Detection of objects in two-dimensional images involves (i) detecting a feature not part of the background, (ii) identifying a region in the image representing an object, (iii) describing its contours (two-dimensional shape) and (iv) verifying that the two-dimensional shape is produced by an object. The first step involves visual search (see §5), in which some discontinuity of the background is detected. The discontinuity may be defined along any of a number of perceptual dimensions: lightness; colour; motion; depth; and texture. Note that visual search does not have to result in object identification (i.e. provide an answer to the ‘what’ question), but only in the location of something unusual (i.e. provide an answer to the ‘where’ question). Currently, it is commonly accepted that these two aspects of an object (its presence and location versus identity) are processed separately in the brain. There is, however, an ongoing discussion about the functional role of the anatomical pathways involved (i.e. of the dorsal versus ventral stream), as well as about the order of processing of these two aspects (i.e. detection before identification versus recursive computations in which identification may feedback to detection). The second and third steps (analysis of texture and contours) are described above. In the fourth step, the visual system verifies whether the two-dimensional shape is produced by a three-dimensional shape. How can this be done? If a three-dimensional object is symmetric, then the line segments connecting images of symmetric features are all parallel to one another in a two-dimensional orthographic image and, furthermore, their midpoints are not collinear. If the midpoints are collinear, the symmetric shape ‘out there’ is planar. The parallelism of several line segments in the two-dimensional retinal image should not be difficult to verify. This kind of computation is probably done in the early stages of the visual processing.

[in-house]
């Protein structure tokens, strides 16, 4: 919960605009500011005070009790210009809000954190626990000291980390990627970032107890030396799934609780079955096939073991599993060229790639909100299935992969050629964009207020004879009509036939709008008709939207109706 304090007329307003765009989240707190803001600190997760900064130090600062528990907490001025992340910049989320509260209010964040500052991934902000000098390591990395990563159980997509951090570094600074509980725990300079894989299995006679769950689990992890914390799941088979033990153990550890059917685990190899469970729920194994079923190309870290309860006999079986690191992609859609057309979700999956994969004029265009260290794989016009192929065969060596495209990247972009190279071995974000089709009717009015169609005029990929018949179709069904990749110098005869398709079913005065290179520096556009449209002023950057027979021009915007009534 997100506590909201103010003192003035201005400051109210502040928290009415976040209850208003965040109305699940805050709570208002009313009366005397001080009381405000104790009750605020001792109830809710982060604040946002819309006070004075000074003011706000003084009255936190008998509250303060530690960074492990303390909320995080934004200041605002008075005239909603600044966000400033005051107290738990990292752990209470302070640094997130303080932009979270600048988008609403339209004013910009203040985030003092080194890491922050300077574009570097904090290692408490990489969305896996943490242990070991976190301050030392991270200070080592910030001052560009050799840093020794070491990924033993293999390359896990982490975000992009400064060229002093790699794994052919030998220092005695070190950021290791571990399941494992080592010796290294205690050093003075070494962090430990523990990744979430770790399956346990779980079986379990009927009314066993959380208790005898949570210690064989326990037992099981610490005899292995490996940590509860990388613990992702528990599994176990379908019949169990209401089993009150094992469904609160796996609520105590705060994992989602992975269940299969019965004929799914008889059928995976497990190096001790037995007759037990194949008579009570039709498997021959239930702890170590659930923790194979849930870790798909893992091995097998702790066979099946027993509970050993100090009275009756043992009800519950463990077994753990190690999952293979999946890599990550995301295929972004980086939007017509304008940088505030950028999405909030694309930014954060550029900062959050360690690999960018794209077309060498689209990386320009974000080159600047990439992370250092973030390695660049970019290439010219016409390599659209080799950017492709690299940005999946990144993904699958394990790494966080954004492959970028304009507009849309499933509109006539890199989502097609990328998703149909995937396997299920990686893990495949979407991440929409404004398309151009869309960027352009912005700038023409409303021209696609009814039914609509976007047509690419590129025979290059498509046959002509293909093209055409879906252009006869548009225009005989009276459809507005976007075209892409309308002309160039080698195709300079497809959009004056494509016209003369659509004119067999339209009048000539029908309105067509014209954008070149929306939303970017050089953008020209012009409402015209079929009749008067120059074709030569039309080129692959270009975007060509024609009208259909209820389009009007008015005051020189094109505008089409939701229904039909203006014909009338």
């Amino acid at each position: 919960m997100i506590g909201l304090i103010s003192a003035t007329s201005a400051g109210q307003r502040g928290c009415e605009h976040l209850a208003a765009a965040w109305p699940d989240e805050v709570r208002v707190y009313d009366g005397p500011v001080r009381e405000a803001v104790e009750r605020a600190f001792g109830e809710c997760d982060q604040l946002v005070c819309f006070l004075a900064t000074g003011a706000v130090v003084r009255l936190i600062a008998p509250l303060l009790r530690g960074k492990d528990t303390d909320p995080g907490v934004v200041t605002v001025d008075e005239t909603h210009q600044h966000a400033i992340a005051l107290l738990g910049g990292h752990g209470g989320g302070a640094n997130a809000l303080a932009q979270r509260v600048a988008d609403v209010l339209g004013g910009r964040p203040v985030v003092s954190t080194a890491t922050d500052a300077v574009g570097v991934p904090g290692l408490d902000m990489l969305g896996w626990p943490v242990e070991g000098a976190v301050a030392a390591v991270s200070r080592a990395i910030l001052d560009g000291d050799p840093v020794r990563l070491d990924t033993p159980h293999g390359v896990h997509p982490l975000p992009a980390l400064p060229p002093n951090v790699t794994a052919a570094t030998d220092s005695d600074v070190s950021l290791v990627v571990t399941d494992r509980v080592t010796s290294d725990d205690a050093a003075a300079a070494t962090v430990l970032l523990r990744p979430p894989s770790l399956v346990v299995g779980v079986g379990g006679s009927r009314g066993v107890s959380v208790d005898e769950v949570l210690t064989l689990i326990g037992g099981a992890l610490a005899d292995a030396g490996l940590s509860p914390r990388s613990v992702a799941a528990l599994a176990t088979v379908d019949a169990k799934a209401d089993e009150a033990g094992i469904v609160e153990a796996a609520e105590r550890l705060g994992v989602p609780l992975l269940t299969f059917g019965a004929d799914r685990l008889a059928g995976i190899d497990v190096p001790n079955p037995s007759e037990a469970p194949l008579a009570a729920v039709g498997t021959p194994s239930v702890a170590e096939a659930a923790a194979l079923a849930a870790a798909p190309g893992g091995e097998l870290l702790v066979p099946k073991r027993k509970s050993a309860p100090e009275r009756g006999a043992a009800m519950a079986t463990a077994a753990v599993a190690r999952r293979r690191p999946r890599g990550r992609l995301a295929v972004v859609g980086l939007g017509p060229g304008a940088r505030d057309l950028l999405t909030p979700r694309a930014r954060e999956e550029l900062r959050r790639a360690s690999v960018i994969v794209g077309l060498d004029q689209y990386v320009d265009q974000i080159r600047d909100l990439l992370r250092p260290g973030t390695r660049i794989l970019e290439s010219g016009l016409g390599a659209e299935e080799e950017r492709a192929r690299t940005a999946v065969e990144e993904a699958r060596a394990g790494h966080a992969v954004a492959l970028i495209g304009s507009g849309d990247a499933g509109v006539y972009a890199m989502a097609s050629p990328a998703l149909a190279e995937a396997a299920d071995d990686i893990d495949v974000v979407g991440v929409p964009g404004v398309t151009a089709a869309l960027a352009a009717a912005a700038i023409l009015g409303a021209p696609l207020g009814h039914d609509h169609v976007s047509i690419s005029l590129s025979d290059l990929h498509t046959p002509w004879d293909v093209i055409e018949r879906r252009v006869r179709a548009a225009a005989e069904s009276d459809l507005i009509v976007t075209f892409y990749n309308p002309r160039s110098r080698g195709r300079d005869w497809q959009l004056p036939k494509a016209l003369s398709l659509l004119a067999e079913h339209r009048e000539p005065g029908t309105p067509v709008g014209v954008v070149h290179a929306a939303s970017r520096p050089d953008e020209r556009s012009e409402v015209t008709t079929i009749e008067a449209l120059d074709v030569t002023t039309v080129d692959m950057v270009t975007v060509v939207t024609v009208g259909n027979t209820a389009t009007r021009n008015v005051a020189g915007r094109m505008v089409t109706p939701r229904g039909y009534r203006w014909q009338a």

(b) How to make object recognition difficult